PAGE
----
Wednesday, May 15, 2013

Nick Drake: Pink Moon

Nick Drake was almost completely unknown in his short lifetime, released three albums between 1969 and 1972 that were a particularly distinctive kind of folk-rock, if it could be called that, and then disappeared further into depression and died in 1974 at age 26 from an overdose of antidepressants.  As is so often the case with young sensitive artists, a cult developed around Drake that has remained small, but strong, over the years.

This final recording, Pink Moon, is extraordinary in its insular simplicity, but with Drake's accomplished acoustic guitar playing, his penchant for plaintive melodies, and his affecting but unaffected vocal style, the album has a powerful pull on the listener through the course of its eleven songs in just over 26 minutes.

Only the title track, which opens the record, has instrumentation aside from Drake's guitar and vocals, as he overdubbed some piano on the piece, and this spare setting and crystalline production is part of the immersive experience, particularly if listened to on headphones.  To this blogger, it feels as if the experience is like that of a concert performed with only the listener as the audience. 

"Know" has almost a bluesy riff in the guitar, while "Horn" is an extremely sparse instrumental with single note phrasing creating a hushed and expectant atmosphere.  "Place to Be" has a memorable melodic statement, as does "Things Behind the Sun."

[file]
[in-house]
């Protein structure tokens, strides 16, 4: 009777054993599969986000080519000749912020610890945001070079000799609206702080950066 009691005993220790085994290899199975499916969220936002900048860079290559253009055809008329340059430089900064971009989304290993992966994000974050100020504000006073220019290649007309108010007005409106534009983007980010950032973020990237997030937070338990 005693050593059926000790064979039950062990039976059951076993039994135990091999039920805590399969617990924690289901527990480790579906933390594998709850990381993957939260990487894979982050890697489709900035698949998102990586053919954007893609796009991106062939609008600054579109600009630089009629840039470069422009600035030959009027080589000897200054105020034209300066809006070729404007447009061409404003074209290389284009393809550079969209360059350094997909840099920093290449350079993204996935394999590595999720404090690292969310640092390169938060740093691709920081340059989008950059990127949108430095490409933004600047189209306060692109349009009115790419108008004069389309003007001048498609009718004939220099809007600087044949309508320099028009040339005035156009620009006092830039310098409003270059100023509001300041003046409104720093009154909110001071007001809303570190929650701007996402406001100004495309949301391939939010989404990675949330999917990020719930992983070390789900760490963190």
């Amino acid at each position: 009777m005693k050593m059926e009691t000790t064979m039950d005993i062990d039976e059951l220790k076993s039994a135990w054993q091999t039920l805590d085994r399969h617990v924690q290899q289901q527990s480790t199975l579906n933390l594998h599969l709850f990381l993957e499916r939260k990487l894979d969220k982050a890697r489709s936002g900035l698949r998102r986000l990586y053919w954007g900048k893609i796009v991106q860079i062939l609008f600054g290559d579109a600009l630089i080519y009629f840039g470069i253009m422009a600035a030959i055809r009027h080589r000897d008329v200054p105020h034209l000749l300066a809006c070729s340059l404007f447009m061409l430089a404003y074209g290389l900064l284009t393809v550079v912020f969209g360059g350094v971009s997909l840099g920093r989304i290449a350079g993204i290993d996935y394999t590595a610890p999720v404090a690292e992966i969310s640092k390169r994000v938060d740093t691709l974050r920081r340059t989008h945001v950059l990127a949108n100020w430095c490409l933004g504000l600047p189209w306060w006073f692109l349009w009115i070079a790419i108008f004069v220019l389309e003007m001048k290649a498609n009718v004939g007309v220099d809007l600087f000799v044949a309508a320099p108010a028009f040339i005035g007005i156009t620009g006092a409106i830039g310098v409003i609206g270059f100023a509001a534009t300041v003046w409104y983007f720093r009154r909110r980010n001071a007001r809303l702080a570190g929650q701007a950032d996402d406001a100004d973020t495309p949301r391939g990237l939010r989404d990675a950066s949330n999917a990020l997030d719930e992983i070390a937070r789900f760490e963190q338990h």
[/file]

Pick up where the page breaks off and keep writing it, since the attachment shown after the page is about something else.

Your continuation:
"Parasite" is, to this listener, is the centerpiece of the record.  Its hypnotic guitar playing dovetails beautifully with Drake's impressionistic lyrics and straightforward vocalizing and is a mesmerizing performance.  "Ride" has some wonderful guitar strumming and picking with another distinctive melody and chorus.

The short "Harvest Breed" might be the strangest piece on Pink Moon with its lyrics all but indecipherable, but it provides an interesting contrast to the closer, the gorgeous, "From the Morning," a tune that almost seems like the coda to a brilliant, short career that ended with Drake's almost total withdrawal from a world in which he was never comfortable and unable to find a place.

Often, the most powerful and affecting musical statements are those that are stripped down to essences.  After the somewhat baroque presentations of the first two albums, Five Leaves Left and Bryter Later, which are excellent recordings, Pink Moon distilled Drake's unique aesthetic to its barest attributes—to the point where Drake is said to have uttered that, after finishing the album, he had nothing further to say musically.  It is a phenomenal record that doesn't seem dated at all, but has a timeless acoustic purity that will likely remain a cult favorite for a very long time.

Nick Drake:  Pink Moon (Island Records, 1972; Rykodisc reissue on CD)

1.  Pink Moon  2:00
2.  Place to Be  2:39
3.  Road  1:58
4.  Which Will  2:56
5.  Horn  1:19
6.  Things Behind the Sun  3:23
7.  Know  2:23
8.  Parasite  3:30
9.  Ride 2:57
10.  Harvest Breed  1:00
11.  From the Morning  2:25

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